Air Forces in India Leave Pass

By the latter stages of the war, Empire air forces in India comprised the Royal Air Force, Royal Australian Air Force and the Royal Indian Air Force amongst others. Whilst each air force was a separate entity, there were a lot of areas where the forces could cross over and share the same supply lines, equipment and administration. One such area was that of leave passes, with all the air forces sharing the same document, printed in India  and marked ‘Air Forces in India’. Today we are looking at an example of this form issued to an Indian Leading Aircraftman ‘R Vaijapurkar’ of 164 Wing:

The rear of the form has more details on the use of the pass, as well as a date code that indicates it was printed in November 1942. The writing on the left indicates that our airman was stationed at the airbase at Kalapipal in Gwalior State, a base that is still is in use by the modern Indian Air Force for training today:

Some aspects of the form very much written with native servicemen in mind, with references to getting it countersigned by the headman of the village but generally speaking the form is suitable for airmen of all nationalities and the logistics of having multiple forms, all slightly different is bypassed and it also makes the job of military police easier as there is only one type of form they needed to be familiar with. Of course these forms were only used by Empire forces, those members of the US Army Air Force stationed in India had their own rules, regulations and paperwork but there was at least some consistency here.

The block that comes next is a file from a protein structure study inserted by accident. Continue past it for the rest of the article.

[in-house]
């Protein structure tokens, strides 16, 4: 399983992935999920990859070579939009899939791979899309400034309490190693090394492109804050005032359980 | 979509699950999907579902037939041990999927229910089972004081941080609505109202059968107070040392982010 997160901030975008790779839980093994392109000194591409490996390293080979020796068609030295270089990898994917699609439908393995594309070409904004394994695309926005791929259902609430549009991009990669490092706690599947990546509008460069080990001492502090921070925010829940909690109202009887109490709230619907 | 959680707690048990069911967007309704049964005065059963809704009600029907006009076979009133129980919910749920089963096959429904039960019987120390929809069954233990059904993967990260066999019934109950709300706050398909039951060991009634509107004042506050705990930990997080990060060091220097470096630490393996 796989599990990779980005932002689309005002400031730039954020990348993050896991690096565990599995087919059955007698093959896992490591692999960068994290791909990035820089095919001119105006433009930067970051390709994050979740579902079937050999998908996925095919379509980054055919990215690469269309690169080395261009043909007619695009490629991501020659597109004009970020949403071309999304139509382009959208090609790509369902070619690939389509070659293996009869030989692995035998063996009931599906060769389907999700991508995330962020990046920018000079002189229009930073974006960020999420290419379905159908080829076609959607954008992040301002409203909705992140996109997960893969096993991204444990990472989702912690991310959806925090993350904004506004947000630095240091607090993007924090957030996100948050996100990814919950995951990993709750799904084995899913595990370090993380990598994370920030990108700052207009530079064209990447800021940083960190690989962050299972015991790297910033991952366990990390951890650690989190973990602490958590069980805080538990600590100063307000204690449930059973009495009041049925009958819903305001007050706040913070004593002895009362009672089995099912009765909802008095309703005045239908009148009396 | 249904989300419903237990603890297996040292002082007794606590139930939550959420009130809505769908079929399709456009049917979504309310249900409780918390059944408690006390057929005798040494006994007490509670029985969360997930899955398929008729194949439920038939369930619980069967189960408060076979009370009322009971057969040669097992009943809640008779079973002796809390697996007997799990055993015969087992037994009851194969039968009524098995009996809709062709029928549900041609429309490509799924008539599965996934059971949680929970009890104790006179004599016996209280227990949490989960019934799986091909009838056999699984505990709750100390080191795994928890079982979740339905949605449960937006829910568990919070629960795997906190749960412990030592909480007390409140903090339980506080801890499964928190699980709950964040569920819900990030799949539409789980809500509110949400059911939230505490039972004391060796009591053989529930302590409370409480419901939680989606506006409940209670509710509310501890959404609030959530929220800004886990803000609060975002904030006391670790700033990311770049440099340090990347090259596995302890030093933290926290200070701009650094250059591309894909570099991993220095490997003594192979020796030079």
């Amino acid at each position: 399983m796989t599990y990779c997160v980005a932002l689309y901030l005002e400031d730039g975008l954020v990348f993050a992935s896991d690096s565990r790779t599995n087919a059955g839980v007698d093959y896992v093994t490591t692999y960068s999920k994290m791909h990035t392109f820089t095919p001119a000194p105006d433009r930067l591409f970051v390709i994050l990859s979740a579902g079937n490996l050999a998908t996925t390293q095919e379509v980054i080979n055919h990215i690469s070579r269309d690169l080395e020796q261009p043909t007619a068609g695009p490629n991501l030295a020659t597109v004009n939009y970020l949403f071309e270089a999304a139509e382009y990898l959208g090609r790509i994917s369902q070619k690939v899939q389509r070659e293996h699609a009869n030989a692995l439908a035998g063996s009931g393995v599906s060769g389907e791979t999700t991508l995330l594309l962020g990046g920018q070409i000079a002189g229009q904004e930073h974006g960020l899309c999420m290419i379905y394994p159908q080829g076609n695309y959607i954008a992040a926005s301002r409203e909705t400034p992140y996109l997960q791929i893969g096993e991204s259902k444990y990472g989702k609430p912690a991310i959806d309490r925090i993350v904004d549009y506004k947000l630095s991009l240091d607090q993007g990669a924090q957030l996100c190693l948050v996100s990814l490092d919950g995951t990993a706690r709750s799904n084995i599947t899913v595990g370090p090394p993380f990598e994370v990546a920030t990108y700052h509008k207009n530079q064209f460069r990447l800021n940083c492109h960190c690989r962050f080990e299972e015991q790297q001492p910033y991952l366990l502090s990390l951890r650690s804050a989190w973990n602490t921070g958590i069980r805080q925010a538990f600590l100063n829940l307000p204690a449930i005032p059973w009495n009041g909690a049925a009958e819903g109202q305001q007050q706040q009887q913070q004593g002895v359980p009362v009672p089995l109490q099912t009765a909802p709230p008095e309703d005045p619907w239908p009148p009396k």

One comment

  1. I note that dates and detsails aren’t filled in.
    I kept a pre-signed leave request form for everyone reporting to me in my desk in case of unforeseen emergencies or if they needed leave extended due to circumstances beyond their control so it could be submitted to cover an absence.
    All it required was the OC’s signature and the leave type, if they had insufficent annual remaining then ‘special’ could be used and the details sorted out later.
    Saved a few people a lot of difficulty, including me.

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